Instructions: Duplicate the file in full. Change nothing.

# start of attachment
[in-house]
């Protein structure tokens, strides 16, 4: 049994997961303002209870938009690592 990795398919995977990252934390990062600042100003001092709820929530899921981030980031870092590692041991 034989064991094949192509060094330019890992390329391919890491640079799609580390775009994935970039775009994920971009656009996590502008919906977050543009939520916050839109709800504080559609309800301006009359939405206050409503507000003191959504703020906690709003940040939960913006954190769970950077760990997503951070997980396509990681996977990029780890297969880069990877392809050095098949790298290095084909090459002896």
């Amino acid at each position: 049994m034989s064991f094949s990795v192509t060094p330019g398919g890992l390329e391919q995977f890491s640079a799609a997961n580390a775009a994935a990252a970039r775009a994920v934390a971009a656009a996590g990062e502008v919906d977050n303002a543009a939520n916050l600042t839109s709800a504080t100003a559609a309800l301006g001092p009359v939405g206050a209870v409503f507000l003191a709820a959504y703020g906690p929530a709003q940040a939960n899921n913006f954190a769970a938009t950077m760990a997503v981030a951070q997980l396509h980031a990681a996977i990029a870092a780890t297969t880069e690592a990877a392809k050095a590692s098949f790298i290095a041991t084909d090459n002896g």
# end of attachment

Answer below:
[in-house]
């Protein structure tokens, strides 16, 4: 049994997961303002209870938009690592 990795398919995977990252934390990062600042100003001092709820929530899921981030980031870092590692041991 034989064991094949192509060094330019890992390329391919890491640079799609580390775009994935970039775009994920971009656009996590502008919906977050543009939520916050839109709800504080559609309800301006009359939405206050409503507000003191959504703020906690709003940040939960913006954190769970950077760990997503951070997980396509990681996977990029780890297969880069990877392809050095098949790298290095084909090459002896």
């Amino acid at each position: 049994m034989s064991f094949s990795v192509t060094p330019g398919g890992l390329e391919q995977f890491s640079a799609a997961n580390a775009a994935a990252a970039r775009a994920v934390a971009a656009a996590g990062e502008v919906d977050n303002a543009a939520n916050l600042t839109s709800a504080t100003a559609a309800l301006g001092p009359v939405g206050a209870v409503f507000l003191a709820a959504y703020g906690p929530a709003q940040a939960n899921n913006f954190a769970a938009t950077m760990a997503v981030a951070q997980l396509h980031a990681a996977i990029a870092a780890t297969t880069e690592a990877a392809k050095a590692s098949f790298i290095a041991t084909d090459n002896g």